The Broadway production I saw recently changed the title: not King Lear, which would stress the conventional gender; not Queen Lear, which would provoke guffaws. Just, Lear. And, after reflecting on it, it seems to me the change is both necessary and appropriate, a signpost leading the way to the extraordinary transformation of the title role, as played by Glenda Jackson.
For really, she is genderless—I will call her “it”, not she… or he. A dry, tiny, energy obsessed “it,” a thing or a demon, it lacks both male and female characteristics, too small and physically powerless to suggest a male, too starkly determined and authoritative to suggest a female. The limitation of its physical strength means that it can’t lift its much larger daughter, Cordelia, the virtuous truth teller, in the final moments of the play, when, traditionally, the heartbroken father, no longer king, carries his dead daughter in his arms. It can only hover over Cordelia, a limp body among the broken furniture that litters the set.
I wonder if this is where we are going, toward a future where gender and even appearances are the last rather than the first details we notice and judge in friends and strangers—when the power of it-ness is all. The defining characteristic of Jackson’s king is her remorseless authority, unsubscribed and unenhanced by her little boy suit, her cloak, or, in madness, her long drawers and high socks. This is an authority that lives to be exercised over all other people, and never questions itself—almost impossible for most of us, regardless of gender.
And so this compelling, three-and-a-half-hour performance (and I never thought until much later of the gigantic memorialization required of this 83-year-old actress, seven times a week) seems to show where we are going: to a new version of what is human—or, perhaps, of what is not human.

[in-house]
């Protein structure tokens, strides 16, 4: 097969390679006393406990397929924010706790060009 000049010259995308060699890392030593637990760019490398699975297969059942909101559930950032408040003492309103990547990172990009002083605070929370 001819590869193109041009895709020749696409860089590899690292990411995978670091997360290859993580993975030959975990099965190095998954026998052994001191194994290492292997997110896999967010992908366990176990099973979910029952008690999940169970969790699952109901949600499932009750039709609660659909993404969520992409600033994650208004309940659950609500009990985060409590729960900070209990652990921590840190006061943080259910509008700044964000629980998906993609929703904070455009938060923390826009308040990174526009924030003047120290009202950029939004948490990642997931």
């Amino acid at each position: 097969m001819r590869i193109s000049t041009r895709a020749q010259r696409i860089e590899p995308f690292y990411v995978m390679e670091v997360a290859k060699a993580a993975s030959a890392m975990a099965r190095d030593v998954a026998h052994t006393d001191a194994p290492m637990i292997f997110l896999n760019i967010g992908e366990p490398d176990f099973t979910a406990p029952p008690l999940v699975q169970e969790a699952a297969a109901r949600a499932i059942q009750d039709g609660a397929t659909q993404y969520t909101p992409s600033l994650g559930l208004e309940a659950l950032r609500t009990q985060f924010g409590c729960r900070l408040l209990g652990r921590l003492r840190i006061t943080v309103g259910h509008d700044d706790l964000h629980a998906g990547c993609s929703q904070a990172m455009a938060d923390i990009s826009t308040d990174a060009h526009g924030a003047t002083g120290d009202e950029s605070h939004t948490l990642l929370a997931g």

We who work hard for the election and promotion of women candidates and stand ready to fight for Roe v. Wade, have already glimpsed a terrifying possibility: that women who manage to come to power may also be seduced by it, as we have long seen in the case of men. The inherent virtuousness of women was once a subject of debate but it can’t be any longer, the angel in the house no longer exists and never did, and the gross vulgarity of Lear’s daughters, who loom over the father they begin to threaten and intimidate the minute they receive shares of his kingdom, is another example of “Power tends to corrupt; absolute power corrupts absolutely.”
Every time I hear the cooing tones of another “spokesperson” defending and excusing the outrageous behavior of men in power (and these defenders are always women), I wonder if this is the price most of us are prepared to pay for access to the throne. If so, all our heart-felt arguments for empowerment ring a little hollow, for empowerment surely should not lead to an “it” who, even in make-up and high heels, seeks only to win and subjugate.